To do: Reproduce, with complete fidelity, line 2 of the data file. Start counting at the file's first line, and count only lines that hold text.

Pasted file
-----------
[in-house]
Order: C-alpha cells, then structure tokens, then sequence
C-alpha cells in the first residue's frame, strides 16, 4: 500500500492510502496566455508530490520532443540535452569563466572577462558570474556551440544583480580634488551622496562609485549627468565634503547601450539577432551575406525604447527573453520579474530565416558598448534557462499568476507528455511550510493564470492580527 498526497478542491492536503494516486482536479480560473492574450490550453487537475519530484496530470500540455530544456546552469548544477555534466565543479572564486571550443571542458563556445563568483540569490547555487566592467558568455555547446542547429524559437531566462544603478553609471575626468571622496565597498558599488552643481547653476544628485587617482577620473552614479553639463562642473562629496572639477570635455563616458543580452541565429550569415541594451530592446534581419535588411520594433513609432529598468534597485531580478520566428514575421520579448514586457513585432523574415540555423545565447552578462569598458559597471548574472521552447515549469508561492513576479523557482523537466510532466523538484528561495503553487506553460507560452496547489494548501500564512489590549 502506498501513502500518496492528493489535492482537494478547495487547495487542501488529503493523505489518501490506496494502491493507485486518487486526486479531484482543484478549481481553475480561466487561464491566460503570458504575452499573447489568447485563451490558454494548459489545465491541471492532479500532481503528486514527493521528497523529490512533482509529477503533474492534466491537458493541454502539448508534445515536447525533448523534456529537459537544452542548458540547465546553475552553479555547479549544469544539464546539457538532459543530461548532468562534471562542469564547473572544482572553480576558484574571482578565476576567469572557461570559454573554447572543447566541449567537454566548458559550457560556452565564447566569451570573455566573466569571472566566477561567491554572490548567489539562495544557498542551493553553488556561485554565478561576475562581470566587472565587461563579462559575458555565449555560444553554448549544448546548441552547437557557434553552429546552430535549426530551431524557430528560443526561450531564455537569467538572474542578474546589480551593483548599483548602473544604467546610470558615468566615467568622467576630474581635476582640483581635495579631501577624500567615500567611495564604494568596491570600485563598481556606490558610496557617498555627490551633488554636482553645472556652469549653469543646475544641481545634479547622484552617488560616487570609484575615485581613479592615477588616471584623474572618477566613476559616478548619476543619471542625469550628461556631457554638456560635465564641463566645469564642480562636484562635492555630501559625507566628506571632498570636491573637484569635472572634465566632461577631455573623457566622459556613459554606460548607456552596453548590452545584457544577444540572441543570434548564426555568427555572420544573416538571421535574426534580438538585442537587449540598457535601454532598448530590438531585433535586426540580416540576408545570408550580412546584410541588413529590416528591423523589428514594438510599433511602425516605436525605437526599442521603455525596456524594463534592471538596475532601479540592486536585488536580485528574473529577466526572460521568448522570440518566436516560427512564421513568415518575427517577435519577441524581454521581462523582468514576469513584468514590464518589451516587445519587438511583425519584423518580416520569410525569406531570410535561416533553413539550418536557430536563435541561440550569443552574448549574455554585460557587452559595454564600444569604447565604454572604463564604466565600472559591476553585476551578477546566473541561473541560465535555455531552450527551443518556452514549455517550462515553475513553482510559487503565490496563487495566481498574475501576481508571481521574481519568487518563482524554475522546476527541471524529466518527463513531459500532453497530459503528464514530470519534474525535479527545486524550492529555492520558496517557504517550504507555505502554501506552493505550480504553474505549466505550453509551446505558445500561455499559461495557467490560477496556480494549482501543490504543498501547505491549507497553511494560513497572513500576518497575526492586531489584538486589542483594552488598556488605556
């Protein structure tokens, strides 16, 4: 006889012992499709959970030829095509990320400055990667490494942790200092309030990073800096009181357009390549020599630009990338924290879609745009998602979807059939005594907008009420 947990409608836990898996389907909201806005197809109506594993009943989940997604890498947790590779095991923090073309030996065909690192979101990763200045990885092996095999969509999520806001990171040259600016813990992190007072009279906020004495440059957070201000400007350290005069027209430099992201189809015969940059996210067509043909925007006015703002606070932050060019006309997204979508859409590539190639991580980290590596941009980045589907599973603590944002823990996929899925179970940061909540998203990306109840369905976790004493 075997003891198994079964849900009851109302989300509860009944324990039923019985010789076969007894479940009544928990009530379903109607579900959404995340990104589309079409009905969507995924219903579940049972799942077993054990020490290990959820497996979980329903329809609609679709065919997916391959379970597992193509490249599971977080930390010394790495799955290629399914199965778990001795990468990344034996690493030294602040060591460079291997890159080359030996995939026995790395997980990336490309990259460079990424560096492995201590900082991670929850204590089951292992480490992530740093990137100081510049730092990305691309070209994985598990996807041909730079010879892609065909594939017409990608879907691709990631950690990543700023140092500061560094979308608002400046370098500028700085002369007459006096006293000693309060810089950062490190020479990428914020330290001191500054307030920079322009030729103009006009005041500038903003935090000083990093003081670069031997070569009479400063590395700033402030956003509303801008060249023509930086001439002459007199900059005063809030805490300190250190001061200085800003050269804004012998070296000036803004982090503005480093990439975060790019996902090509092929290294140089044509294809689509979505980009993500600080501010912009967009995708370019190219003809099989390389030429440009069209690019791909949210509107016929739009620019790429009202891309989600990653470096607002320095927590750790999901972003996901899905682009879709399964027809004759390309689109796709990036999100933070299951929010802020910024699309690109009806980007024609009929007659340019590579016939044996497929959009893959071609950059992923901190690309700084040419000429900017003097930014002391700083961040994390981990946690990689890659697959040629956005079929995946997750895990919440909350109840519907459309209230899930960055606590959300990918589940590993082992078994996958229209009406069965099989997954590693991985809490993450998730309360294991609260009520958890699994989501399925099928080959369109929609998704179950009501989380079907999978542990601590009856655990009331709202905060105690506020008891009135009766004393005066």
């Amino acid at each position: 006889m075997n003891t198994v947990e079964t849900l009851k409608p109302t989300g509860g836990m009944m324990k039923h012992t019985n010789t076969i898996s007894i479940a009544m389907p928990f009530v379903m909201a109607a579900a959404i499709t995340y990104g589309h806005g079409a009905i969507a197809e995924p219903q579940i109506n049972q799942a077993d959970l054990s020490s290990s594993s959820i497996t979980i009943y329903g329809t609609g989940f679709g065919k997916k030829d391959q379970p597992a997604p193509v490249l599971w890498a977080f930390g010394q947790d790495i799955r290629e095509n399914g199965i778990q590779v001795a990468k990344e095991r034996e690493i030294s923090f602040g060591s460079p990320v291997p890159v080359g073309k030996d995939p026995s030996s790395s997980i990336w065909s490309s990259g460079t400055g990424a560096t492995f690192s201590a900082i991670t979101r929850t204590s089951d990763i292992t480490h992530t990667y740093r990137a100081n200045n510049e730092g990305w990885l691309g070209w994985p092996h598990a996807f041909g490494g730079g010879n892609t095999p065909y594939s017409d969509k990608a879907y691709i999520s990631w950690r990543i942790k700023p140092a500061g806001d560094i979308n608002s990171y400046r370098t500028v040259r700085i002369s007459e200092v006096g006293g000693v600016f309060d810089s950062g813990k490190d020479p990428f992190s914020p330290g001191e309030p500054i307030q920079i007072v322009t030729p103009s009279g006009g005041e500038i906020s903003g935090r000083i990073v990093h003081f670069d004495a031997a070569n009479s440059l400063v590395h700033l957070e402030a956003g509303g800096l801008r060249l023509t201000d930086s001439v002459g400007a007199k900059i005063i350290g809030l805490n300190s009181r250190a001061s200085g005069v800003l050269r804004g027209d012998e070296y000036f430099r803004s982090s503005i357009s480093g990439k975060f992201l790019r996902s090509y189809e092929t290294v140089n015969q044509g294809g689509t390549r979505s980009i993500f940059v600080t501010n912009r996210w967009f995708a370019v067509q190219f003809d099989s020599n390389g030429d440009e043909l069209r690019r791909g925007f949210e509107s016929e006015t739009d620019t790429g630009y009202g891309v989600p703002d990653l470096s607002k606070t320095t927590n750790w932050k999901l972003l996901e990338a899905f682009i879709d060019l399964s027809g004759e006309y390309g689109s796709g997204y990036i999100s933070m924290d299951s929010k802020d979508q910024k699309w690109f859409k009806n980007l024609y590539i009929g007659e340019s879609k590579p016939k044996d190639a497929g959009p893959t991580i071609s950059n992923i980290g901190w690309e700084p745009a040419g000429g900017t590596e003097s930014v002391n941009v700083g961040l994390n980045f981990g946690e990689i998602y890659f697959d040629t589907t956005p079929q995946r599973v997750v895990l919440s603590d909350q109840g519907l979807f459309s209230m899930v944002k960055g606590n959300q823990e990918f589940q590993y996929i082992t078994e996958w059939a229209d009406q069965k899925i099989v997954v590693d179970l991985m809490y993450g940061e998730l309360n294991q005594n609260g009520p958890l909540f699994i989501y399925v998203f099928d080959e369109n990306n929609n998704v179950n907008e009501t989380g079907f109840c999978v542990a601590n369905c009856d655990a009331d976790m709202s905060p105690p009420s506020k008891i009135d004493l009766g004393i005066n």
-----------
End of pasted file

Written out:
Order: C-alpha cells, then structure tokens, then sequence